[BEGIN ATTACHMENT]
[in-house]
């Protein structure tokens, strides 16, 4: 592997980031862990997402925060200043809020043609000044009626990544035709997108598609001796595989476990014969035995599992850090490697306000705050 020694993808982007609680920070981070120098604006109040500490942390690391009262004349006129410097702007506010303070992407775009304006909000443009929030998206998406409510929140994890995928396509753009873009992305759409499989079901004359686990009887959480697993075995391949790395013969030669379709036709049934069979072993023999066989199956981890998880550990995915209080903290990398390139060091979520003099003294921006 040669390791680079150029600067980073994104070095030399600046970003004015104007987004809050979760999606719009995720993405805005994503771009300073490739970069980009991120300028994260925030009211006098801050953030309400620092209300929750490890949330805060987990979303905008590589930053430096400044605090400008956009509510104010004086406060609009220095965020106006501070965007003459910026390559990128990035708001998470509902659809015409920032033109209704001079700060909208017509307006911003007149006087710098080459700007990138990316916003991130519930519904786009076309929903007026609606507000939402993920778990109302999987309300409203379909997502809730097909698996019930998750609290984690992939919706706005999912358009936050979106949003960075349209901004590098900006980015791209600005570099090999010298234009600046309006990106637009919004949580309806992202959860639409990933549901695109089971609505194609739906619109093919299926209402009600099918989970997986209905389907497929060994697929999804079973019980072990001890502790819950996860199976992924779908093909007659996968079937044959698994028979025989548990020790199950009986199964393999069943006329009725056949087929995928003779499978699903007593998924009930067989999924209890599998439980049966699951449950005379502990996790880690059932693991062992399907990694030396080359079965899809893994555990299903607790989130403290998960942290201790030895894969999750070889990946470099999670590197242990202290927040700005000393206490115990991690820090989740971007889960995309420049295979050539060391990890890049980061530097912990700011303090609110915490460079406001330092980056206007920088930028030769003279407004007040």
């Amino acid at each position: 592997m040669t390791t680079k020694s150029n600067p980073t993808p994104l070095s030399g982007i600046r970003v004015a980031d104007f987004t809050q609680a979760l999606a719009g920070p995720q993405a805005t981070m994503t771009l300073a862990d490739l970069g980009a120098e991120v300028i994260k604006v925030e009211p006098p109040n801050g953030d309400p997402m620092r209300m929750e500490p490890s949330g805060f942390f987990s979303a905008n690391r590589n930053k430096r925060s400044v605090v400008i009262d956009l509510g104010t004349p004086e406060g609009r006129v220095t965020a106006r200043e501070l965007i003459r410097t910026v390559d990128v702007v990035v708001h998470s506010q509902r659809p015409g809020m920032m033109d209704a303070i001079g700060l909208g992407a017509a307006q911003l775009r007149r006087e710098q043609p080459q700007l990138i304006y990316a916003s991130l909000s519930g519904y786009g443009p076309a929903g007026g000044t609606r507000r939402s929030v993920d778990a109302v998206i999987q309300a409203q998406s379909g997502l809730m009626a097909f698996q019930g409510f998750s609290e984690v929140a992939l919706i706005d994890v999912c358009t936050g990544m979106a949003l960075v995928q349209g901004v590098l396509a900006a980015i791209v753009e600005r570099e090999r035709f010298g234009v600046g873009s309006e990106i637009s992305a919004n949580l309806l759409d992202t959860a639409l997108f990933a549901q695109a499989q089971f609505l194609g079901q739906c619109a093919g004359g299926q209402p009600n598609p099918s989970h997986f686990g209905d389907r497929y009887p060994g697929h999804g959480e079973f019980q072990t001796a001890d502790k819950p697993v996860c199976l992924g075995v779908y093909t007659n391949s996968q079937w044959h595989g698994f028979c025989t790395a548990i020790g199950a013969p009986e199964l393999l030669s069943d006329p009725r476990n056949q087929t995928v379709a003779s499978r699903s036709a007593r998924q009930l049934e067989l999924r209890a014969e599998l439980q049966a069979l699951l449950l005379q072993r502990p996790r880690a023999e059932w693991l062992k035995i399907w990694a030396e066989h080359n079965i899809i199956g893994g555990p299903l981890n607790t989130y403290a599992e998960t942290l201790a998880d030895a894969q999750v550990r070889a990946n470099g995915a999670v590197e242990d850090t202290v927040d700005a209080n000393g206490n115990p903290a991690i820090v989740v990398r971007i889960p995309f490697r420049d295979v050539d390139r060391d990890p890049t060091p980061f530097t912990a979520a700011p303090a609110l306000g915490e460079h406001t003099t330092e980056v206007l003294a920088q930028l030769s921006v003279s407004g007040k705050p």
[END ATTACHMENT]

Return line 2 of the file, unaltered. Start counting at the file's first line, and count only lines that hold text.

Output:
């Protein structure tokens, strides 16, 4: 592997980031862990997402925060200043809020043609000044009626990544035709997108598609001796595989476990014969035995599992850090490697306000705050 020694993808982007609680920070981070120098604006109040500490942390690391009262004349006129410097702007506010303070992407775009304006909000443009929030998206998406409510929140994890995928396509753009873009992305759409499989079901004359686990009887959480697993075995391949790395013969030669379709036709049934069979072993023999066989199956981890998880550990995915209080903290990398390139060091979520003099003294921006 040669390791680079150029600067980073994104070095030399600046970003004015104007987004809050979760999606719009995720993405805005994503771009300073490739970069980009991120300028994260925030009211006098801050953030309400620092209300929750490890949330805060987990979303905008590589930053430096400044605090400008956009509510104010004086406060609009220095965020106006501070965007003459910026390559990128990035708001998470509902659809015409920032033109209704001079700060909208017509307006911003007149006087710098080459700007990138990316916003991130519930519904786009076309929903007026609606507000939402993920778990109302999987309300409203379909997502809730097909698996019930998750609290984690992939919706706005999912358009936050979106949003960075349209901004590098900006980015791209600005570099090999010298234009600046309006990106637009919004949580309806992202959860639409990933549901695109089971609505194609739906619109093919299926209402009600099918989970997986209905389907497929060994697929999804079973019980072990001890502790819950996860199976992924779908093909007659996968079937044959698994028979025989548990020790199950009986199964393999069943006329009725056949087929995928003779499978699903007593998924009930067989999924209890599998439980049966699951449950005379502990996790880690059932693991062992399907990694030396080359079965899809893994555990299903607790989130403290998960942290201790030895894969999750070889990946470099999670590197242990202290927040700005000393206490115990991690820090989740971007889960995309420049295979050539060391990890890049980061530097912990700011303090609110915490460079406001330092980056206007920088930028030769003279407004007040």